10 possible causes for die drool and solution approaches

10 possible causes for die drool and solution approaches

 The formation of die drool during extrusion is a frequently occurring problem whose development cannot yet be clearly explained to this day. Die drool formation refers to deposits in the area of the nozzle exit, which are initially perceived as a light soiling, but then can continue to expand. The larger the die drool becomes at the die, the higher the risk that individual particles will dissolve, which can then significantly reduce the surface quality of the extruded product and can even lead to waste production or process breakdowns (e.g., collapse of a blown film).


As the most frequent reasons for the die drool formation these causes are often mentioned:

  • Material degradation due to the thermal or mechanical stress
  • Incompatibilities between plastic and additives used by not optimal selection
  • Fillers in the material which are released from the polymer matrix at pressure peaks, e.g. by not optimal homogenization
  • Pressure differences, pulsations due to not optimal screw design
  • Rough tool surfaces due to missing polish or coating
  • Unfavourable, too short design of the nozzle outlet or the ironing zone
  • Too much rounded or too sharp corners in the outlet area (have been identified as positive and negative, both)
  • Not optimal process parameters during processing, over temperatures, too high pressures
  • Excessive pull-off, resulting in excessive tensile stresses
  • Too narrow flow paths in tool gaps, mixing parts, etc., thus too high stresses on forces


Die drool – forming – a topic that has not yet been fully explored

Unfortunately, no clear cause of die drool formation can be named until today. Although there are different explanatory approaches, however, there are counterexamples for many explanatory approaches in which these explanations are not correct. It is often reported that the use of radii at the tool exit can lead to an improvement, while other sources recommend the use of very sharp edges.

However, it has been proven that the material which deposits as a die drool often has a lower molecular weight than the regular melt. One explanation for this might be that the shorter molecular chains are less strongly entangled in the melt than the longer molecular chains, making them the easiest to extract from the matrix and deposit.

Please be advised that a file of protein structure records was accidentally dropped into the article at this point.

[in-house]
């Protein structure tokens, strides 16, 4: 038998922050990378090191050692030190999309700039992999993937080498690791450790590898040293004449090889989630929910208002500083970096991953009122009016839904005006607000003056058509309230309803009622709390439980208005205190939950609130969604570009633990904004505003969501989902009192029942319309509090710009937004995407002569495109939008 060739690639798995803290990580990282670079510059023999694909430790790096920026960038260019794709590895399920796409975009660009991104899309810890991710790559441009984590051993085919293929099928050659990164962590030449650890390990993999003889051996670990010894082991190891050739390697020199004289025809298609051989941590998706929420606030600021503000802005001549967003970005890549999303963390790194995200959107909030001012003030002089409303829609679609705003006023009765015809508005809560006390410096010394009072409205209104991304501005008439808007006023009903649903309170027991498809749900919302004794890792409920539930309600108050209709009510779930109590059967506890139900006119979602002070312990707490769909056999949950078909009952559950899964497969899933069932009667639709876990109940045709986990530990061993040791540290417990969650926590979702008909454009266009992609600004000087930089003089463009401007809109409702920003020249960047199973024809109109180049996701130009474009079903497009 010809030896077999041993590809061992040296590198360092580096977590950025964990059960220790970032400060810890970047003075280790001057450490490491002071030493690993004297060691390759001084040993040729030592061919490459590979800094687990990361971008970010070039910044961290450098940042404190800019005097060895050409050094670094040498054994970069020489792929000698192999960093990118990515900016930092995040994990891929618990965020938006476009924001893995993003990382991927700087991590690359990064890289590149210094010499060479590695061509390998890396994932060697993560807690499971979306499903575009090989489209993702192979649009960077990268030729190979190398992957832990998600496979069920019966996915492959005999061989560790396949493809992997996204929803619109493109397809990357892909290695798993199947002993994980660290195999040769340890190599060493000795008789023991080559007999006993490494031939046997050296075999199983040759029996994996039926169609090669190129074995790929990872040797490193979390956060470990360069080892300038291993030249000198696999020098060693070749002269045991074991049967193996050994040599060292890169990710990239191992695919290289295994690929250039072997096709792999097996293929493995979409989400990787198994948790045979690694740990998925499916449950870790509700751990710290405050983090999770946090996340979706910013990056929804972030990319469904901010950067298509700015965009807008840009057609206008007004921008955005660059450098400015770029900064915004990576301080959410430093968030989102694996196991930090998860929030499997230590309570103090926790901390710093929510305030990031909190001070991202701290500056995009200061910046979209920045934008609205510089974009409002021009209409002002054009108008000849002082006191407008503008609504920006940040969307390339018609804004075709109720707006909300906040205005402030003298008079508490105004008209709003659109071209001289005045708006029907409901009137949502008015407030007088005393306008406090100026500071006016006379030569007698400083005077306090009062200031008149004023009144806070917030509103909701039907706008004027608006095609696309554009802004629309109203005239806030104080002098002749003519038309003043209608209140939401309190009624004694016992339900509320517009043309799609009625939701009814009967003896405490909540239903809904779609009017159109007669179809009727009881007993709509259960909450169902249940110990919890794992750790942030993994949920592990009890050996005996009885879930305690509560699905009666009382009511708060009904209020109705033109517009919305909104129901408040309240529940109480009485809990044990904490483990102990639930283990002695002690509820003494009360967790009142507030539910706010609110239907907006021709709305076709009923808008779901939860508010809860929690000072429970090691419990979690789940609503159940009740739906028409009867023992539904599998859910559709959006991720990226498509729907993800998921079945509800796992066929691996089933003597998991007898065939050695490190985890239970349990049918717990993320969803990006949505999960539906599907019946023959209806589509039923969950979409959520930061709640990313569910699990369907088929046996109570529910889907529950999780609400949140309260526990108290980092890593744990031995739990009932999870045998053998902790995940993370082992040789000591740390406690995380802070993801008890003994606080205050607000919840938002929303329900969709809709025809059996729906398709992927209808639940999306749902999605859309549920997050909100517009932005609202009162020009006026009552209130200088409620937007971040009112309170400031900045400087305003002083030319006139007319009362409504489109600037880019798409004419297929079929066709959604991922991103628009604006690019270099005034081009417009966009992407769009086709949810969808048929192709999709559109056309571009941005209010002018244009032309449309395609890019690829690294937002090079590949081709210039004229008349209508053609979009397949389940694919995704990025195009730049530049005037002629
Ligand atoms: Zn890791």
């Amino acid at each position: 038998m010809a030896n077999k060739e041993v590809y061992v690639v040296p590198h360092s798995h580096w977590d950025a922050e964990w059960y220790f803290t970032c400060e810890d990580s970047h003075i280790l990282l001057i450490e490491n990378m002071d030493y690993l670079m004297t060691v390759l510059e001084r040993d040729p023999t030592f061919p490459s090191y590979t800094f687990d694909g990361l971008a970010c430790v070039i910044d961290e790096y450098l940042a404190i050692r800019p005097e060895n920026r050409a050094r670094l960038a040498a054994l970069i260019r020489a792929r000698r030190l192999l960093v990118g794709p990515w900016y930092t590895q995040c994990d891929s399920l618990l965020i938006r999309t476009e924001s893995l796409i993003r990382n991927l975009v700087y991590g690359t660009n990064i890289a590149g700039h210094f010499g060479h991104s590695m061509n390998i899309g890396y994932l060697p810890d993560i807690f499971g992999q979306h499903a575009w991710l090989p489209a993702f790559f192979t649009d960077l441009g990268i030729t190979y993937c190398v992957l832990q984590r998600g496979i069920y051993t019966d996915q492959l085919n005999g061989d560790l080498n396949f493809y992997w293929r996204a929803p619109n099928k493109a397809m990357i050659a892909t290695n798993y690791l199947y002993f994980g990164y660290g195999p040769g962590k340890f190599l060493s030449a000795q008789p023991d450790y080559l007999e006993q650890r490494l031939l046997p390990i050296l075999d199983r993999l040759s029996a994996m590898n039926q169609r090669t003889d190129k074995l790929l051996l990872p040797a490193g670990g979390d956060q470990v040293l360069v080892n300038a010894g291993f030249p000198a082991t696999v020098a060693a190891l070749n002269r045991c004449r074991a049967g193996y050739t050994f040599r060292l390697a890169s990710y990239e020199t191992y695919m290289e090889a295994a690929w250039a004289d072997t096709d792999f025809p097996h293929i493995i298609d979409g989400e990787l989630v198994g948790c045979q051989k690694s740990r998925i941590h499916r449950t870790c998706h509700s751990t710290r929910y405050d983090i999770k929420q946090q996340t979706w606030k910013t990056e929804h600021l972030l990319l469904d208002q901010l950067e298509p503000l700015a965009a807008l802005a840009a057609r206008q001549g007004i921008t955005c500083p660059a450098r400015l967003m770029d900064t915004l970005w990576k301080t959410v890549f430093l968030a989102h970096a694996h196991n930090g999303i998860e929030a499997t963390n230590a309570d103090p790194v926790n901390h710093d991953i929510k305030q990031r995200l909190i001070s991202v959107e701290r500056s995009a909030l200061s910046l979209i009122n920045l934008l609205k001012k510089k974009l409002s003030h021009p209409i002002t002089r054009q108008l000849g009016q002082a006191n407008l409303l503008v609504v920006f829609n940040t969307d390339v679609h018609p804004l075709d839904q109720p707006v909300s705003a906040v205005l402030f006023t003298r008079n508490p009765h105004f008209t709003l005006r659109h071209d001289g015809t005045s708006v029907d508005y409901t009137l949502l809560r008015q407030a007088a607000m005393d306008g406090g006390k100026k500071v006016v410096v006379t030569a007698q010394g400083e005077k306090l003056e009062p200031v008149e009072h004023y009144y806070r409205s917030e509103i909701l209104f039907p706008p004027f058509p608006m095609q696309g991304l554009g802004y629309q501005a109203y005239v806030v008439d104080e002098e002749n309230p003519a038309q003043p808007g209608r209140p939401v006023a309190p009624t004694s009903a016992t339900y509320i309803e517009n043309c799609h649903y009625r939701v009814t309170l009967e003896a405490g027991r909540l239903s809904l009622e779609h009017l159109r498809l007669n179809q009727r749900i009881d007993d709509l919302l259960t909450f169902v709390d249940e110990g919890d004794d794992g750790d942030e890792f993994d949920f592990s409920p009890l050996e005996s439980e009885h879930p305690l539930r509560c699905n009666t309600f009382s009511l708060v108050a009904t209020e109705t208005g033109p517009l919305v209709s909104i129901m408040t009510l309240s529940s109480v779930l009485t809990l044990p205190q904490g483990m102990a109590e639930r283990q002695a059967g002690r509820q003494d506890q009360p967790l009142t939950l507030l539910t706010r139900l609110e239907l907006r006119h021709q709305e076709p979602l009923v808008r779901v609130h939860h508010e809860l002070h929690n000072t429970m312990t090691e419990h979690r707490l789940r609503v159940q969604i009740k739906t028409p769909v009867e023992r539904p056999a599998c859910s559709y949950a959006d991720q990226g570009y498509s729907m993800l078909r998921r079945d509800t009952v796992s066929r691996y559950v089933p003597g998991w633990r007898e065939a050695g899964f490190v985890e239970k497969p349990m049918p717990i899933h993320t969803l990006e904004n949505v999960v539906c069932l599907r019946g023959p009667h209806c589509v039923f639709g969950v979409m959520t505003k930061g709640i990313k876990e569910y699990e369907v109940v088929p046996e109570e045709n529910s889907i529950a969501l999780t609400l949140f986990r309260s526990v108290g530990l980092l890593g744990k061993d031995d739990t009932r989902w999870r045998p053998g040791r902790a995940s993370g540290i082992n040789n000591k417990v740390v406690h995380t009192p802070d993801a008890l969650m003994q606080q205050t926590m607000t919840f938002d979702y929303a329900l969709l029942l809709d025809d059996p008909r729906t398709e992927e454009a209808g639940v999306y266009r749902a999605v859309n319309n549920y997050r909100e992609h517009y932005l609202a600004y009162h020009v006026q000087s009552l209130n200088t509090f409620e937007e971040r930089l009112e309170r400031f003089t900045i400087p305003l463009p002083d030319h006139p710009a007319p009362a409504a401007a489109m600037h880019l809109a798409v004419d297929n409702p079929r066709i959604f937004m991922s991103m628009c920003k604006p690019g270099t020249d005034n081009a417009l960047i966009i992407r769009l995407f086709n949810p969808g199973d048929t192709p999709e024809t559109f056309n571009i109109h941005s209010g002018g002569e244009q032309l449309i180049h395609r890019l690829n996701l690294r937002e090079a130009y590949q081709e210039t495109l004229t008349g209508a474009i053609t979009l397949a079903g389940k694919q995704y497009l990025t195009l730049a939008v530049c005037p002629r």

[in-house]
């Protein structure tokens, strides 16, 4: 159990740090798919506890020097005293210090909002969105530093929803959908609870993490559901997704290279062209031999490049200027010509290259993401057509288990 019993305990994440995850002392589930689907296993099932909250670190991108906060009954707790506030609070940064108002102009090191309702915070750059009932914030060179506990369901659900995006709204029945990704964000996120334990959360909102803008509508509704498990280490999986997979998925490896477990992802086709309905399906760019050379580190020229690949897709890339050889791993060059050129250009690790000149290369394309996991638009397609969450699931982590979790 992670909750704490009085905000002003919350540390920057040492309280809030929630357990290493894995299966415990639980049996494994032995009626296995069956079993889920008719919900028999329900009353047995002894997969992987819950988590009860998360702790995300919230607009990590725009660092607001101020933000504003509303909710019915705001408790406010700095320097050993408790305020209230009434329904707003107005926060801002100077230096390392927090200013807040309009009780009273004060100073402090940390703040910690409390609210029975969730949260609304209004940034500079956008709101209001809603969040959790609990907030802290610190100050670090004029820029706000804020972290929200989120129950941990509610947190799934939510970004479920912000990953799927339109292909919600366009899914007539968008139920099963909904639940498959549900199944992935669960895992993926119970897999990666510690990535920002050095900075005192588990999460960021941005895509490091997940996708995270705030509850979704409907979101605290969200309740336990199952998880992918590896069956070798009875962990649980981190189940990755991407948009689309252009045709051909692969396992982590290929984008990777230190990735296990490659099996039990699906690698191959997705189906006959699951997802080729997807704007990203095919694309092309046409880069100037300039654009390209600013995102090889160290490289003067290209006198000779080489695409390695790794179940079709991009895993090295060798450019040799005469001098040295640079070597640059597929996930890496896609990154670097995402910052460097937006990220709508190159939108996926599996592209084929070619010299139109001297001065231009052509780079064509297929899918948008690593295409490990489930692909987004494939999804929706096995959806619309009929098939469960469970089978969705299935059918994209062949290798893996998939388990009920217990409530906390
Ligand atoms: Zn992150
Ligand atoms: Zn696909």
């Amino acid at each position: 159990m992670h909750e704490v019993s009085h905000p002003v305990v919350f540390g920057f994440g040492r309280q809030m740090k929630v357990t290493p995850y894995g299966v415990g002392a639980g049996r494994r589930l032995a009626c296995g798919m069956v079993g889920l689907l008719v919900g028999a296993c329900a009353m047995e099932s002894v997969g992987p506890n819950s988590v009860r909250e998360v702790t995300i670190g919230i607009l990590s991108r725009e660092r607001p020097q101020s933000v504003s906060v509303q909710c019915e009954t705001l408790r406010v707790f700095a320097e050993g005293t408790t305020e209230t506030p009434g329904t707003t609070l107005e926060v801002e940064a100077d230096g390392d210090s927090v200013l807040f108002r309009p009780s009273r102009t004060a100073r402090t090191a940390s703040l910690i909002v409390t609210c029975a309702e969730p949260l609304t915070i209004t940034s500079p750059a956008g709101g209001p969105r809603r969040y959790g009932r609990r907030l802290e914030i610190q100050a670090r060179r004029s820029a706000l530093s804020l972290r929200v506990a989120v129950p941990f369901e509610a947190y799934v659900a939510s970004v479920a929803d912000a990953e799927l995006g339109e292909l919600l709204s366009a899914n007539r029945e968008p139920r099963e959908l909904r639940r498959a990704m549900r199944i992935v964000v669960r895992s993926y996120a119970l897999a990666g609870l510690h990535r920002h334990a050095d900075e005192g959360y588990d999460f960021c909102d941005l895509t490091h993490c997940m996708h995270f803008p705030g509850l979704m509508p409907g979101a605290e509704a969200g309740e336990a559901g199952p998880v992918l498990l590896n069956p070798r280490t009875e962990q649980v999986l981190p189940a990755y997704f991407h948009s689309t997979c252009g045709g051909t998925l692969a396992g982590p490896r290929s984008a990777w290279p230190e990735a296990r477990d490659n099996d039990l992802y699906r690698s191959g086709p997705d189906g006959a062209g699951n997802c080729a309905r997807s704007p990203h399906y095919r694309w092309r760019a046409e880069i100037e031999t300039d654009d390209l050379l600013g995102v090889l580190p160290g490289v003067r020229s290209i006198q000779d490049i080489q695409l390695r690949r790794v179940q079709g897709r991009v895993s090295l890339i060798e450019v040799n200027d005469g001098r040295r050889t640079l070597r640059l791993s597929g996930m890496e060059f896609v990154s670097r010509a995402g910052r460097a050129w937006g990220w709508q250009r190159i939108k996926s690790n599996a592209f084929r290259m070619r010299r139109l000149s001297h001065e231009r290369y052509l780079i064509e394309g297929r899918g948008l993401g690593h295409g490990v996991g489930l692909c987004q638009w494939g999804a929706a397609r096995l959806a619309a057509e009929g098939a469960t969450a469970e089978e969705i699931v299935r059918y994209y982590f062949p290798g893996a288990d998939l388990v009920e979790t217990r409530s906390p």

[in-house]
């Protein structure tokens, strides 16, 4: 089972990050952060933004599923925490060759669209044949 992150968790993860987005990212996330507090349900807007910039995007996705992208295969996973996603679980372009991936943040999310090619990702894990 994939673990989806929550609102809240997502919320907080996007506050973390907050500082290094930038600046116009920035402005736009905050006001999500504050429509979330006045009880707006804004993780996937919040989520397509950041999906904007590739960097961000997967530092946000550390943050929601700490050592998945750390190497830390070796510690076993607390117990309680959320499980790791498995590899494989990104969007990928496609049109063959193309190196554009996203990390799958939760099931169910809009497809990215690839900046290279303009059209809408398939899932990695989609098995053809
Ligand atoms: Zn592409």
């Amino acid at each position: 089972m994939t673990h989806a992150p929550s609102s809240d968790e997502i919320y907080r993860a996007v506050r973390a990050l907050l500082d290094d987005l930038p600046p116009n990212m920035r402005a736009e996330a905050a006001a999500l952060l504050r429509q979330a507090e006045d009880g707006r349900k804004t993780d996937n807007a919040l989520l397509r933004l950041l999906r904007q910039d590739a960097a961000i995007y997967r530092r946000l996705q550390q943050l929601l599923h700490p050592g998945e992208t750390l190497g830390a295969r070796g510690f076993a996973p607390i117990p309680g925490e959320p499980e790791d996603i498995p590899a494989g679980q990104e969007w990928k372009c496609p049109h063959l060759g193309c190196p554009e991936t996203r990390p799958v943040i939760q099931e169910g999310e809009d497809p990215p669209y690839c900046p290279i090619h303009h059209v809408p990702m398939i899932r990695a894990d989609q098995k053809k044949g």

To avoid the formation of a die drool, it is therefore advisable that the molecular chain degradation during processing is kept as low as possible. In addition it is helpful to be very careful with the process parameters and to avoid high temperatures (also in the history e.g. with recycling material) or pressure fluctuations as well as high mechanical forces on the melt. Moreover, a good homogeneity of the melt (material and thermal) should be ensured. Alternatively the use of additives (e.g. antioxidants) can help prevent chain degradation.

The surface finish of the tool or the nozzle is another point that influences the formation of die drool. Very smooth surfaces (for example very smooth polishes, or coatings with PTFE) tend to have particularly better results, but (for example PTFE) also has difficulties in terms of wear resistance.

Another point is the design of the outlet area or the ironing zone. Here an extension of the ironing zone often has a positive effect on the die drool formation. Due to the stronger molecular chain orientation, the short chains appear to be better anchored in the matrix and the risk of deposition of these constituents is reduced. However, chemically inert and non-adherent coatings (e.g. Lunac, WMV) or coatings that permit targeted adjustment of surface topography (e.g. Topocrom) have also shown good results in trials.

Unless the cause of the problem can be resolved, there are still different ways to reduce the impact. These include in particular:

  • Use of tempered (warm) air for continuous “cleaning” of the nozzle outlet
  • Use of flame treatment to burn the deposits
  • Use of cold air or very cold media (nitrogen) to freeze deposits – allows easier cleaning, less adhesion tendency
  • Mechanical cleaning of the tools

(Attention: When using compressed air, please take into account the high costs for compressed air supply)

If you have already successfully (or unsuccessfully) used other measures, we look forward to hearing about this topic.

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